My dear mom-writer friend, and fellow Immortal Works author has published her first book, Stonebearer’s Betrayal. Congratulations, Jodi, and thank you for this glimpse into the real work of writing!
Many people believe writing a book is something that happens in a dramatic caffeine-fueled month of weekends. A writer gets a brilliant idea, spends every free minute over the course of days or weeks, and dashes it onto the page. This pile of pages is sought after by publishers who wave their magic wands over it and POOF! That idea is now a beautiful book and sent to stores ready for the adoring masses.
Okay, that is not really what happens, least of all to me. Growing up, I was always writing funny little stories, many loosely based on whatever movie or book had caught my attention at the time. In most of these stories someone suffered a catastrophic injury and needed a hero or needed to be brave. There was always a bittersweet ending. As adulthood loomed over me, with college, real jobs, and boyfriends, time and energy for writing was spent elsewhere.
Not until years later when I was deeply entrenched in mommyhood, with a very active two-year-old plus one on the way, did I find myself in need of a creative outlet or else go stark raving mad. Desperation totally counts as inspiration, right? Since reading books and writing little stories played a big part in my childhood, it felt right to return to the page and put my ideas into words. A solid six of the ten or so years I have been working on this book were spent learning about how to write a good book. I was so excited about this process I even had a blog about it. You can totally go check it out at myliteraryquest.wordpress.com.
Funny enough, I still ended up with a story peppered with people needing to be saved and needing to be very brave. Some things don’t change.
Stonebearer’s Betrayal is a coming-of-age story with magic, action, and a touch of awkward (erm, I mean adorable) romance. Katira, at the very grown up age of eighteen, has her life figured out. She wants to be a healer like her mother, marry her childhood sweetheart Elan, and when the time is right, raise a family of her own. All these plans come are ripped away from her when the stories and legends she never believed as a child start barging their way into her life. She is confronted with one uncomfortable truth after another, monsters exist as do people with magical powers. Behind all her troubles is a manipulative she-demon, bent on destroying her, her family, and any chance for future happiness. She must find a way to defeat this demon or lose everyone she loves.
The inspiration for the elements that appear in the story comes from a big heaping mess of different books and shows I loved growing up. I adored the magic systems in Wheel of Time, the immortals from The Highlander, and the drama of Life in the ER. Add to that a fascination with martial arts and all I needed to do was find a compelling character to plunge into that world.
NOT. This is where the other four years went. While I had all the pieces, I didn’t have the right character to guide the reader through the story. My first serious attempt at creating a manuscript turned into a 130,000 word, fourteen point-of-view, monstrosity. It didn’t help that at the time, I had three young kids vying for my attention. Two of them had stopped napping, one had sensory issues, zero were in all-day school.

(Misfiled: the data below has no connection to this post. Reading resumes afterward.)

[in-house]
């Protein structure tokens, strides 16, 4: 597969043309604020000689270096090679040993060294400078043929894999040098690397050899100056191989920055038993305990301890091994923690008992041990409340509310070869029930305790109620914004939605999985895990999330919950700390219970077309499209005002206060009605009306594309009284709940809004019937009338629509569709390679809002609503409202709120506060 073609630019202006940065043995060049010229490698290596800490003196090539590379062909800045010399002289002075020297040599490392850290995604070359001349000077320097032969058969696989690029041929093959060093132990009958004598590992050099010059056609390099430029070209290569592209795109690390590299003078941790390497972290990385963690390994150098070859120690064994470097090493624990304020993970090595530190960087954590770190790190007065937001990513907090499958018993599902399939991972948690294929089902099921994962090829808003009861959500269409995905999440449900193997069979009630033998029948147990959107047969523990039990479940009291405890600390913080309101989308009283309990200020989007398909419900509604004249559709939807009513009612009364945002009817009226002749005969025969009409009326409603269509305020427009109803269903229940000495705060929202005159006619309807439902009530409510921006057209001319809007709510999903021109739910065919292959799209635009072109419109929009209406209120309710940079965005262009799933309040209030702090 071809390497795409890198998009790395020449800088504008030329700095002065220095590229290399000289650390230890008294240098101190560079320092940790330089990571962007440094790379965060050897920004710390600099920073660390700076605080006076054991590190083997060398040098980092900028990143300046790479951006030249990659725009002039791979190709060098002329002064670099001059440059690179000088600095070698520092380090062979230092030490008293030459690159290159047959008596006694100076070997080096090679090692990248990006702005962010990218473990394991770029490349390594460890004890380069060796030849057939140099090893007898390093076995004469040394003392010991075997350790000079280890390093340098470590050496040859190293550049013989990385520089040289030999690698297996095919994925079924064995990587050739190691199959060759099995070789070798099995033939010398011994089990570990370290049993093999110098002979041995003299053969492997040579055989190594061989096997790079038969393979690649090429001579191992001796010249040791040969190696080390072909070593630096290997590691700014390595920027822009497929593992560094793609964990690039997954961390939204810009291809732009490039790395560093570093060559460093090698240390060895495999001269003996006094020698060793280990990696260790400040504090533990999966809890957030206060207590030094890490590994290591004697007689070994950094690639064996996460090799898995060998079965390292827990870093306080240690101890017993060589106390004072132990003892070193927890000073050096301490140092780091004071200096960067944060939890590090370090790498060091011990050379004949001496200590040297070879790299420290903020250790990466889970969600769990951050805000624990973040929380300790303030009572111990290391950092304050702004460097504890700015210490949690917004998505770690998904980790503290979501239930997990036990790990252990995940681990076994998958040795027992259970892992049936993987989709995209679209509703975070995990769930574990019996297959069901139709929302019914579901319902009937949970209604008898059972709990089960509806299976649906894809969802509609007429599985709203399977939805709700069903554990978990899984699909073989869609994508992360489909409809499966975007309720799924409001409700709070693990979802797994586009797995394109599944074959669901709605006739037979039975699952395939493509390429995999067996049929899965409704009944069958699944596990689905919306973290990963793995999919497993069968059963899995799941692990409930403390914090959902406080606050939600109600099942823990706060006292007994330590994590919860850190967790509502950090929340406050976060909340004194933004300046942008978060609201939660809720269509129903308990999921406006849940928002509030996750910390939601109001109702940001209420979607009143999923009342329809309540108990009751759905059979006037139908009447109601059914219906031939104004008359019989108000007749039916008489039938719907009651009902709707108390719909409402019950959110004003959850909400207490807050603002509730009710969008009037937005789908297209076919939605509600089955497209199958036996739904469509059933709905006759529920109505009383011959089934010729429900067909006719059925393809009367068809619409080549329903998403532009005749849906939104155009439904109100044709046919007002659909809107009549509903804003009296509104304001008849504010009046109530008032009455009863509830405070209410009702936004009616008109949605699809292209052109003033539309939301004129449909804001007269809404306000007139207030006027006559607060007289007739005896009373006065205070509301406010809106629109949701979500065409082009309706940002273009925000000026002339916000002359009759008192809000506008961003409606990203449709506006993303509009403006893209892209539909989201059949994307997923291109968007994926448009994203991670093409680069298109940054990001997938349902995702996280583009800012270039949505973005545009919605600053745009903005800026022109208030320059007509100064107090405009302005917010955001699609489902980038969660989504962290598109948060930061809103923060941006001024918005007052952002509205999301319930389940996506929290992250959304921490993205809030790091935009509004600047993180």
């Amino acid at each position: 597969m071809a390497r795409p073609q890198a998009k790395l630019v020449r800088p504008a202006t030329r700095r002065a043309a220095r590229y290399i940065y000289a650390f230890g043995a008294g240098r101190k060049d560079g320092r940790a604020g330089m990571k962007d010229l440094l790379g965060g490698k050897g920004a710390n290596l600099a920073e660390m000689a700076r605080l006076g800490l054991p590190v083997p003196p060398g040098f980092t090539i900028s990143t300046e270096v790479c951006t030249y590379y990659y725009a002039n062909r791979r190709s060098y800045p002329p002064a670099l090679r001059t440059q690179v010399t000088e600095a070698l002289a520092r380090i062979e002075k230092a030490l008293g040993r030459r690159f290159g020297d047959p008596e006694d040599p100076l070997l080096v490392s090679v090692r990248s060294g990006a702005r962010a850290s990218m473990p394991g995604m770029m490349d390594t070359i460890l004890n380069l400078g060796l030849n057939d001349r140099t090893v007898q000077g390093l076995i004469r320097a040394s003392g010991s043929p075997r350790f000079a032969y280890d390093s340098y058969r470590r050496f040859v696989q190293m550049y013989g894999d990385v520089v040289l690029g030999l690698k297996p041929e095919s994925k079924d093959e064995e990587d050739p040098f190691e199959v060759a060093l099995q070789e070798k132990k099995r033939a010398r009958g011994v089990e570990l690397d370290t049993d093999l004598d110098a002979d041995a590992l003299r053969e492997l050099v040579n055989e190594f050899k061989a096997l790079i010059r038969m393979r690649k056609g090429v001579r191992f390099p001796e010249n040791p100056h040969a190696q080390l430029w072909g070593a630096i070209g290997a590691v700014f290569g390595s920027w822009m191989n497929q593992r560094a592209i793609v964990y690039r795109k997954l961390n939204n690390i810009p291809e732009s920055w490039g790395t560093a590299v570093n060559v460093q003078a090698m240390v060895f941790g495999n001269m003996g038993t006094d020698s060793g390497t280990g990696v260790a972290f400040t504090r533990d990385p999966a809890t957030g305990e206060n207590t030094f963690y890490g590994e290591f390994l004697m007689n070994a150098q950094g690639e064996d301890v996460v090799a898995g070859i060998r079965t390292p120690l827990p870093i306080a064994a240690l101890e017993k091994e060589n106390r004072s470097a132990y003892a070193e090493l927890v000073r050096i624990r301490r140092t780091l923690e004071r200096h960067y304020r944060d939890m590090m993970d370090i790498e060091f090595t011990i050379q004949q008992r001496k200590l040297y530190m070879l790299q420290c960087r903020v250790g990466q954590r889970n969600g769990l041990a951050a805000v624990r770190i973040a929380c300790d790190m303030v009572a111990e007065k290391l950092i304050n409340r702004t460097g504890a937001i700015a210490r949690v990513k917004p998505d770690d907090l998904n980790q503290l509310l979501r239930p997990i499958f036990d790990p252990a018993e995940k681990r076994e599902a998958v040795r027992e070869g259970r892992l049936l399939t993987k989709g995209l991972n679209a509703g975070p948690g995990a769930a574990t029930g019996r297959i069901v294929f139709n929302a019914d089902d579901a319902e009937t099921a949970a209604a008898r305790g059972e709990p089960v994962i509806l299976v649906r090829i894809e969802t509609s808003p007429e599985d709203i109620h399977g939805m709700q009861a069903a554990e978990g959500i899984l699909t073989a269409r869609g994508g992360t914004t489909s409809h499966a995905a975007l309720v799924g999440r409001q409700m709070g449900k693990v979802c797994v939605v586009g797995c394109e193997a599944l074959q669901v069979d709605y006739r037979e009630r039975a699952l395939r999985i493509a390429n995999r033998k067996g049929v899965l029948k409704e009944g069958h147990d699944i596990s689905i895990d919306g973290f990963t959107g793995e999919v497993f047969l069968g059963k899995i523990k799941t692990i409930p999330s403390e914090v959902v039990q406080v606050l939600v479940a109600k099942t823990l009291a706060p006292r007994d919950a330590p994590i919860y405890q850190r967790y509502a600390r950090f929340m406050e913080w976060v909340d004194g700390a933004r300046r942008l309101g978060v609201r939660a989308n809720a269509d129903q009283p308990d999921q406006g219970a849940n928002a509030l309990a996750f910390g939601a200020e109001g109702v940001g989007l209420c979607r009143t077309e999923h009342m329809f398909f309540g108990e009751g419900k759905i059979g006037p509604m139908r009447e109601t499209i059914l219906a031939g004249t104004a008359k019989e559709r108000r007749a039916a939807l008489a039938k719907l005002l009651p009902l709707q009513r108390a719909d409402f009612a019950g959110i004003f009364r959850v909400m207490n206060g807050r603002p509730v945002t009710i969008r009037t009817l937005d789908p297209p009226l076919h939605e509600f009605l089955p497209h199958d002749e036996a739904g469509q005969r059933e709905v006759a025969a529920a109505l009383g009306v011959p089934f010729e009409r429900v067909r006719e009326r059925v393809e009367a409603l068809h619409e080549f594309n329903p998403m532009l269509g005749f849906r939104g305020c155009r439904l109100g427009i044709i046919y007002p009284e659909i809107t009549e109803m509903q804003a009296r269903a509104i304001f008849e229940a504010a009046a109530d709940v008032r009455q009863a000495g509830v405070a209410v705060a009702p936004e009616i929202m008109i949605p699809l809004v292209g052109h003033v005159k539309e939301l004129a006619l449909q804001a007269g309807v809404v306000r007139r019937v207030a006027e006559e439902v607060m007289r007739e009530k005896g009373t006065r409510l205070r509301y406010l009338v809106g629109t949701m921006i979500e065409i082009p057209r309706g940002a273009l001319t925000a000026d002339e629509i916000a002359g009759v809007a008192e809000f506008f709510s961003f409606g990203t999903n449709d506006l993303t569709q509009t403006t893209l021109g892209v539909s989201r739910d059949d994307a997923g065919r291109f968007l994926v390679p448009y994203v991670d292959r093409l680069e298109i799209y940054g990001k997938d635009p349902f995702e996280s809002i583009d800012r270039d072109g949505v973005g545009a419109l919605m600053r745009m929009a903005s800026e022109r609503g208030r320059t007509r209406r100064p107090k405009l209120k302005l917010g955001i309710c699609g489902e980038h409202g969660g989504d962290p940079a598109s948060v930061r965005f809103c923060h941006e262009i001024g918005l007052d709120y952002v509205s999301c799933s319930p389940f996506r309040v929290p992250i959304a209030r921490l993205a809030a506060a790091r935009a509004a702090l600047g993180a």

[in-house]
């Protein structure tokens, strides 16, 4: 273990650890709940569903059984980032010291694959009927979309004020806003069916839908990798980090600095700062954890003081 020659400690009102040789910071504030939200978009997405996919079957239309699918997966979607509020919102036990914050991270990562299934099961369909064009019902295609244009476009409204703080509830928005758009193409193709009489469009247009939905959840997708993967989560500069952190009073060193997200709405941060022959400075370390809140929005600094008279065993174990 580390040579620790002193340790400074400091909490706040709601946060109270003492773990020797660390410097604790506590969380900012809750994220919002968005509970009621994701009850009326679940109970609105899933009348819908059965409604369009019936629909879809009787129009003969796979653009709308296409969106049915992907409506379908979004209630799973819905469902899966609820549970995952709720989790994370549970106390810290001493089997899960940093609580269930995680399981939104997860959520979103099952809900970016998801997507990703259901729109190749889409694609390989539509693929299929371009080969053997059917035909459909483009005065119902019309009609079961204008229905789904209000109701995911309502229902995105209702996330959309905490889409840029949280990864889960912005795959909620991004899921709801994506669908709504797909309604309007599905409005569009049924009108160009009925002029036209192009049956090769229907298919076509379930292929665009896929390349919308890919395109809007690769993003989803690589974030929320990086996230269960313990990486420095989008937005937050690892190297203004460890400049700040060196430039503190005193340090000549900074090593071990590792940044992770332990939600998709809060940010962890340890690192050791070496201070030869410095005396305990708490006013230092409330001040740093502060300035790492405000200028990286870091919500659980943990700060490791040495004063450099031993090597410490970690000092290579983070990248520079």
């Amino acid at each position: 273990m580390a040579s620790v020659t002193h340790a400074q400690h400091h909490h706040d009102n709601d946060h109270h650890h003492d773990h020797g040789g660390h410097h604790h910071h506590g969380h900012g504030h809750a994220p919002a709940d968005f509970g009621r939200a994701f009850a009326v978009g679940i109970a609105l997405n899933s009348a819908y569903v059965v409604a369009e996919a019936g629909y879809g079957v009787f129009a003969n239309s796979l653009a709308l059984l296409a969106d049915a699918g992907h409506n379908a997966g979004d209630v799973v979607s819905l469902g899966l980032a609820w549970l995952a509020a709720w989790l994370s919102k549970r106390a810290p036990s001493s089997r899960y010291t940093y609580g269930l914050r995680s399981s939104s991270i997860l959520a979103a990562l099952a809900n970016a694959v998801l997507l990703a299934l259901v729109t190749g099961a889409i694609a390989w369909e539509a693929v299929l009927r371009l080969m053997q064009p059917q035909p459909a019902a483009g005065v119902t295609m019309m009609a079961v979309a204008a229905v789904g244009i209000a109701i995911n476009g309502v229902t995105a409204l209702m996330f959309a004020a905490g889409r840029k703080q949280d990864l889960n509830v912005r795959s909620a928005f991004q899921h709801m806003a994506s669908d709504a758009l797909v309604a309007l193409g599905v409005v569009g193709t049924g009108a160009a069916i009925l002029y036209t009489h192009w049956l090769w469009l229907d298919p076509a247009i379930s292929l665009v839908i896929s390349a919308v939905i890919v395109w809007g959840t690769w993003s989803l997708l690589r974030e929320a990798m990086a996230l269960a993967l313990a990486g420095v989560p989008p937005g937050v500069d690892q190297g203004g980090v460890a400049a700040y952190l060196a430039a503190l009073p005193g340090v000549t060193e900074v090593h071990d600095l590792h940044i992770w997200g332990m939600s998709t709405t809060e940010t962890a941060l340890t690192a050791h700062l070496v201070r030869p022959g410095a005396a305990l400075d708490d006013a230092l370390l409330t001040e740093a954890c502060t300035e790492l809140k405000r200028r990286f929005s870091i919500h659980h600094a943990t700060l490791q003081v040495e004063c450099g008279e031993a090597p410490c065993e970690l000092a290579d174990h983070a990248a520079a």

Finding time to write and edit was almost impossible, finding energy even more so. As much as I was determined to create a “sellable” product, I couldn’t summon the energy to do so. I had a huge story problem which needed solving and all my brain power was being used to manage my home and three adorable distractions.
When my youngest was finally old enough to attend pre-school, I could focus and put in the hours of serious work the book needed. By then I had joined a few writing organizations who taught me more about the art of writing and gave me the support and encouragement I so desperately needed. My writing and editing time still came in fits and spurts whenever I could find a pocket of quiet, it was unpredictable at best, but it was still progress.
This year, all three of my kiddos are in all-day school and I finally can have a somewhat normal schedule for my writing and writing-related work. When writing something new, I try to get about two hours of work in first thing in the morning and then use the afternoon to catch up on chores and work out marketing plans. However, if I’m under a deadline, all that goes out the window. Those months, depending on the deadline, I’ve been known to disappear from my family and only come out to prepare and be present at meals.
While writing does take time away from other things, it gives me a sense of fulfillment that I don’t get anywhere else. I’ve met the most inspiring people and made friendships with people who share my interests. I’ve said it many places before, and I’ll say it again. Find your tribe. It not only gives you an outlet and source of inspiration, but much needed support to help you reach your goals.
Stonebearer’s Betrayal can be purchased no on Amazon HERE!
Growing up, Jodi L. Milner wanted to be a superhero and a doctor. When she discovered she couldn’t fly, she did what any reasonable introvert would do and escaped into the wonderful hero-filled world of fiction and the occasional medical journal. She’s lived there ever since.
These days, when she’s not folding the children or feeding the laundry, she creates her own noble heroes on the page. Her speculative short stories explore the fabric of dreams and have appeared in anthologies and magazines, while her novels weave magic into what it means to be human.
Follow Jodi. I do!